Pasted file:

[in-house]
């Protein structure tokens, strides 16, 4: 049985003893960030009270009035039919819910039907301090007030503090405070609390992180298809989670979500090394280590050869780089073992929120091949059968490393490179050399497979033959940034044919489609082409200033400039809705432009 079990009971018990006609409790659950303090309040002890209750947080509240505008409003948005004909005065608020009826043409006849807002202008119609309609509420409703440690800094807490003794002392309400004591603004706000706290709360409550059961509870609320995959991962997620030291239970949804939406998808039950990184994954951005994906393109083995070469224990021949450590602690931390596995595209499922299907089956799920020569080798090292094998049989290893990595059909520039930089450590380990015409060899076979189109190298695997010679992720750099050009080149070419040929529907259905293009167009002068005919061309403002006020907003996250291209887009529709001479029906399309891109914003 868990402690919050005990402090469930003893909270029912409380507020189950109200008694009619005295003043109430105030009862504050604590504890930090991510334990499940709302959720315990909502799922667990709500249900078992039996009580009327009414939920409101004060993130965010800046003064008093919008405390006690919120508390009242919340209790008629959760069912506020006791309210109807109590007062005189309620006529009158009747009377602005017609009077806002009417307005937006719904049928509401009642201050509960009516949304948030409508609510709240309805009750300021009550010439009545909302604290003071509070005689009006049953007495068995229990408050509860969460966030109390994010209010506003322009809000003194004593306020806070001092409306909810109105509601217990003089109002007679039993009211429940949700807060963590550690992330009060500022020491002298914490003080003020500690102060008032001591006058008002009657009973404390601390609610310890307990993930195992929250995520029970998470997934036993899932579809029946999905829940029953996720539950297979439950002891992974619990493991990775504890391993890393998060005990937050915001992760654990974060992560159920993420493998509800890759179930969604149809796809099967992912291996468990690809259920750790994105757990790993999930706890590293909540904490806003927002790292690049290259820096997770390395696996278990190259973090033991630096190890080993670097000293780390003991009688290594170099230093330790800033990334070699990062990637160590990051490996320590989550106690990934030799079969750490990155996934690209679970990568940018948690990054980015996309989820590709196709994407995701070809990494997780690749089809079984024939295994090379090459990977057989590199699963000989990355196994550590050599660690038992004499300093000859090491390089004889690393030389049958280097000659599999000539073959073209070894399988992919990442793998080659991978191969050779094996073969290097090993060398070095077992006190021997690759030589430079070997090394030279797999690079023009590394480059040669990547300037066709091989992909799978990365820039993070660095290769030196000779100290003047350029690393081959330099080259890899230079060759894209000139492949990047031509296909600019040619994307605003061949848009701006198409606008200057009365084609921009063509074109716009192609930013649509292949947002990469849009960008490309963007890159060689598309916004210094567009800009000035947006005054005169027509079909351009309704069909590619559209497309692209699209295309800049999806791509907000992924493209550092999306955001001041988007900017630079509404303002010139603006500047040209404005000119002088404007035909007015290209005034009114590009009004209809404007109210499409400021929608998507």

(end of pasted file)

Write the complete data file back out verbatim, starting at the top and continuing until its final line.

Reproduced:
[in-house]
């Protein structure tokens, strides 16, 4: 049985003893960030009270009035039919819910039907301090007030503090405070609390992180298809989670979500090394280590050869780089073992929120091949059968490393490179050399497979033959940034044919489609082409200033400039809705432009 079990009971018990006609409790659950303090309040002890209750947080509240505008409003948005004909005065608020009826043409006849807002202008119609309609509420409703440690800094807490003794002392309400004591603004706000706290709360409550059961509870609320995959991962997620030291239970949804939406998808039950990184994954951005994906393109083995070469224990021949450590602690931390596995595209499922299907089956799920020569080798090292094998049989290893990595059909520039930089450590380990015409060899076979189109190298695997010679992720750099050009080149070419040929529907259905293009167009002068005919061309403002006020907003996250291209887009529709001479029906399309891109914003 868990402690919050005990402090469930003893909270029912409380507020189950109200008694009619005295003043109430105030009862504050604590504890930090991510334990499940709302959720315990909502799922667990709500249900078992039996009580009327009414939920409101004060993130965010800046003064008093919008405390006690919120508390009242919340209790008629959760069912506020006791309210109807109590007062005189309620006529009158009747009377602005017609009077806002009417307005937006719904049928509401009642201050509960009516949304948030409508609510709240309805009750300021009550010439009545909302604290003071509070005689009006049953007495068995229990408050509860969460966030109390994010209010506003322009809000003194004593306020806070001092409306909810109105509601217990003089109002007679039993009211429940949700807060963590550690992330009060500022020491002298914490003080003020500690102060008032001591006058008002009657009973404390601390609610310890307990993930195992929250995520029970998470997934036993899932579809029946999905829940029953996720539950297979439950002891992974619990493991990775504890391993890393998060005990937050915001992760654990974060992560159920993420493998509800890759179930969604149809796809099967992912291996468990690809259920750790994105757990790993999930706890590293909540904490806003927002790292690049290259820096997770390395696996278990190259973090033991630096190890080993670097000293780390003991009688290594170099230093330790800033990334070699990062990637160590990051490996320590989550106690990934030799079969750490990155996934690209679970990568940018948690990054980015996309989820590709196709994407995701070809990494997780690749089809079984024939295994090379090459990977057989590199699963000989990355196994550590050599660690038992004499300093000859090491390089004889690393030389049958280097000659599999000539073959073209070894399988992919990442793998080659991978191969050779094996073969290097090993060398070095077992006190021997690759030589430079070997090394030279797999690079023009590394480059040669990547300037066709091989992909799978990365820039993070660095290769030196000779100290003047350029690393081959330099080259890899230079060759894209000139492949990047031509296909600019040619994307605003061949848009701006198409606008200057009365084609921009063509074109716009192609930013649509292949947002990469849009960008490309963007890159060689598309916004210094567009800009000035947006005054005169027509079909351009309704069909590619559209497309692209699209295309800049999806791509907000992924493209550092999306955001001041988007900017630079509404303002010139603006500047040209404005000119002088404007035909007015290209005034009114590009009004209809404007109210499409400021929608998507």